Senator Thompson's plan provides for cuts in benefits that increase through time. Twenty years after it is implemented, benefits would be 20 percent below currently scheduled levels, after forty years benefits would be 35 percent lower, and after 60 years they would be 48 percent lower. While these cuts in benefits would be far more than enough to put the program in surplus over its seventy five year planning horizon, the Post still isn't happy. It complains "but he neglects to make clear that fully half of that solution would come from transferring general revenue funds to the Social Security system." Mr. Thompson probably "neglects" to make this point clear because it isn't true. We can see this with simple arithmetic. The SS shortfall is equal to 1.9 percent of projected payroll according to the SS trustees. The non-partisan Congressional Budget Office puts the shortfall somewhat lower. If we add this to the 12.4 percent payroll tax, this implies a shortfall that averages 13.3 percent of benefits (1.9 percent divided by 14.3 percent). The Thompson plan achieves this level of benefit reduction after 14 years, with the cuts growing further over the 75-year planning horizon. (Thompson's cuts apply to new beneficiaries, but I have ignored the $2 trillion accumulated surplus in the trust fund and the revenue from taxing SS benefits in this calculation.)
Where does the WaPo and Dean diverge on their math? Dean takes the current Trust Fund reserves and the surpluses that will continue BIG TIME over the next several years to be part of – well the Trust Fund. WaPo and Fred Thompson, however, would rather count those payroll “contributions” that we’ve paid for the last 25 years and will pay for the next decade plus as really employment taxes to fund things like the Iraq War, the Prescription Drug Benefit, and Bush’s tax cuts on capital income.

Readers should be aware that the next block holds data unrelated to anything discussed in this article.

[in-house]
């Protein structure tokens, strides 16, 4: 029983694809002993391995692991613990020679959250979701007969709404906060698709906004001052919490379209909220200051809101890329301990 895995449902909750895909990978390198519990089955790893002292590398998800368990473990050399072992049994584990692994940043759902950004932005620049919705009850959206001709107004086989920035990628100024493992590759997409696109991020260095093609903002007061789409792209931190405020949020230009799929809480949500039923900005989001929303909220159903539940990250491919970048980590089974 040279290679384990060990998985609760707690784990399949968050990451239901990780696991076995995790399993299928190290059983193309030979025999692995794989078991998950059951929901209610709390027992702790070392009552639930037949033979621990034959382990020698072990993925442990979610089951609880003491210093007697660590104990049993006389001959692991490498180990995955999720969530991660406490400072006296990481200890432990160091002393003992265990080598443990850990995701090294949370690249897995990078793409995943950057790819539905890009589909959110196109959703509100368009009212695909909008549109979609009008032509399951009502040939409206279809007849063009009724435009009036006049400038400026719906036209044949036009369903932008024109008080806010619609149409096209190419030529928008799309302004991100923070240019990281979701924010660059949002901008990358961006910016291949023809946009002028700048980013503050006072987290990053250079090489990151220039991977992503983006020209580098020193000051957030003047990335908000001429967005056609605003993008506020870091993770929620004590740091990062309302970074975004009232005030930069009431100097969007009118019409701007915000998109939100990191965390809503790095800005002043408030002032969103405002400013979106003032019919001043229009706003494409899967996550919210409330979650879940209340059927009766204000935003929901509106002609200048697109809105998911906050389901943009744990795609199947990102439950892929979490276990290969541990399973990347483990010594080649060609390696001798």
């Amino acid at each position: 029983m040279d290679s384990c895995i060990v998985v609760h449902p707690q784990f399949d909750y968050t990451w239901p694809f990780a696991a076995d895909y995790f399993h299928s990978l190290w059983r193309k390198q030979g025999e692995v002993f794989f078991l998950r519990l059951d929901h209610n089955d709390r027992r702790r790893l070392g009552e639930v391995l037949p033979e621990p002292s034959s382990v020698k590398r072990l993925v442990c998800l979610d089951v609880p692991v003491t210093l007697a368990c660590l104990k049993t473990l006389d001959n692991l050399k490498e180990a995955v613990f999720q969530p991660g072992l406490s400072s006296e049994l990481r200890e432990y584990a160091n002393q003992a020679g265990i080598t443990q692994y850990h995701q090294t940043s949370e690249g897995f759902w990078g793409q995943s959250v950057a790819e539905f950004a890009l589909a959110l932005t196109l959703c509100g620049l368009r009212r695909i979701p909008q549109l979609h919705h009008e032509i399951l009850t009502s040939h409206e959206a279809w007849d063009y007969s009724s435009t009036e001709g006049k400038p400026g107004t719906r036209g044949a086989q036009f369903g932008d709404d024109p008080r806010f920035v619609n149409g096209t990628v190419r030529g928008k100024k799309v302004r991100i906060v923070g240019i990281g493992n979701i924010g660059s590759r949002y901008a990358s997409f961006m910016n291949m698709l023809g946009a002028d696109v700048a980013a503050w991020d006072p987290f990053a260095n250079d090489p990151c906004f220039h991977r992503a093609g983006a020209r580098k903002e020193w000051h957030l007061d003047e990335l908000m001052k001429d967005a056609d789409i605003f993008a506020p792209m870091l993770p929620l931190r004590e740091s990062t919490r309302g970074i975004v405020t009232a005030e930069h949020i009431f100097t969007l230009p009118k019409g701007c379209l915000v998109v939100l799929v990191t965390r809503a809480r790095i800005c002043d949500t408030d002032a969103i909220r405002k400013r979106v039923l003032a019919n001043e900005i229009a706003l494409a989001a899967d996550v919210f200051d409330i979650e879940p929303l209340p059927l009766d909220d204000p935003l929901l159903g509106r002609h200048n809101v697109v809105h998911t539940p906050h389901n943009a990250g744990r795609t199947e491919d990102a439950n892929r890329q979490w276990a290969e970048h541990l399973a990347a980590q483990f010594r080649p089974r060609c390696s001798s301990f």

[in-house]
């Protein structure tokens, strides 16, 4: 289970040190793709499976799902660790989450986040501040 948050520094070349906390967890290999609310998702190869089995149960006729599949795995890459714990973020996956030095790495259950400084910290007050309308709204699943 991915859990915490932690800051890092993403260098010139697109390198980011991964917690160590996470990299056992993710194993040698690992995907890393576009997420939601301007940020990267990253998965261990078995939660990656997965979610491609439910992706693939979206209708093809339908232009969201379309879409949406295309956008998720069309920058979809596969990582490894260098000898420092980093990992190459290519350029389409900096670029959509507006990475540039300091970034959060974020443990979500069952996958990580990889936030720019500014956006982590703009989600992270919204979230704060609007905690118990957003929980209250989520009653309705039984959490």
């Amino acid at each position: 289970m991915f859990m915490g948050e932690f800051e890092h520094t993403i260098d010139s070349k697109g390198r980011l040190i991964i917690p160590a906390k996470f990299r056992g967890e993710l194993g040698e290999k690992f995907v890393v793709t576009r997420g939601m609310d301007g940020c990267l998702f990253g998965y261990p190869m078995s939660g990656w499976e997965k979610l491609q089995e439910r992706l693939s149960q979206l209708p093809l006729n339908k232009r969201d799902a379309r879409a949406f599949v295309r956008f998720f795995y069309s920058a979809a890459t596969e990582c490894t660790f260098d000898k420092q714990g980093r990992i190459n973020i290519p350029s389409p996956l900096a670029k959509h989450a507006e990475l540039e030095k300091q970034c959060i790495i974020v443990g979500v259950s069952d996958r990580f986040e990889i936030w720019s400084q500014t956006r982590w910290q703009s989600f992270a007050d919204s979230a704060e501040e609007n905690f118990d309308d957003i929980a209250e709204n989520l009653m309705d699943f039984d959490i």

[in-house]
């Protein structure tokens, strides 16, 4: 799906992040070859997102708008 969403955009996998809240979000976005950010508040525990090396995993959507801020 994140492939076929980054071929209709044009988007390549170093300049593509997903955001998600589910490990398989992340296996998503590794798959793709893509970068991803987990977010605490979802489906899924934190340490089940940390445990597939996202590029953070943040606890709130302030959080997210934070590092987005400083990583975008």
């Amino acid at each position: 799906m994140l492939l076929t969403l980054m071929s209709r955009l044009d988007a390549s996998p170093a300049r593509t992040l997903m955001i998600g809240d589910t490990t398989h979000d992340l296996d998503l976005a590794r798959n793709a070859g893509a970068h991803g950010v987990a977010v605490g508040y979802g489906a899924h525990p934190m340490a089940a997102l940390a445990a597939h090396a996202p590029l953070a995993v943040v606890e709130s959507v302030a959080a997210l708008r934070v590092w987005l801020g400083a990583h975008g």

Let’s be real. Raising employment taxes to cut capital income taxes has been the GOP agenda for sometime and their means is accounting fraud with the Federal budget. Paul Krugman, Dean Baker, and I make this silly assumption that those Trust Fund surpluses are in some hypothetical “lock box” with a clear accounting for the dedicated payroll tax as Paul likes to call it. But the GOP is working with another accounting standard called the unified budget. It is sort of like when Dick Cheney asked some Andersen accounting partner to alter the books for Halliburton but forgot to tell his shareholders. Maybe silly old Fred Thompson just slipped up and let the world know about this accounting fraud.
Now if Senator Obama is smart enough not to be fooled with the GOP accounting fraud, let me be the first to applaud him. Maybe there are a few Republicans who as honest and Andrew Samwick about this issue, but again – let’s be real and recognize that the honest Republicans are not the ones in political leadership roles. Senator Obama appears to be willing to work with honest Republicans on this issue. But outside of Ron Paul – can you name me one Republican candidate who is being honest on this particular issue and does not wish to convert our past payroll contributions to employment taxes to bail out the General Fund fiasco? I certainly cannot.
As far as the long-run solvency of the Social Security system, I’m willing to wait until we have a Democrat in the White House as there is no urgency on this issue. Our gracious administrator correctly states that Clinton has not made any proposal. I sense he doesn’t trust her on this one and I have no reason to do so either. My only point – which I think she is taking – is that we should debate the Republican thieves on more urgent issues such as this insane war and the General Fund fiasco. Doing what is right on these issues can be political winners. The first order of business is getting a real President in the White House. Early 2009 will be soon enough to have the great Social Security debate.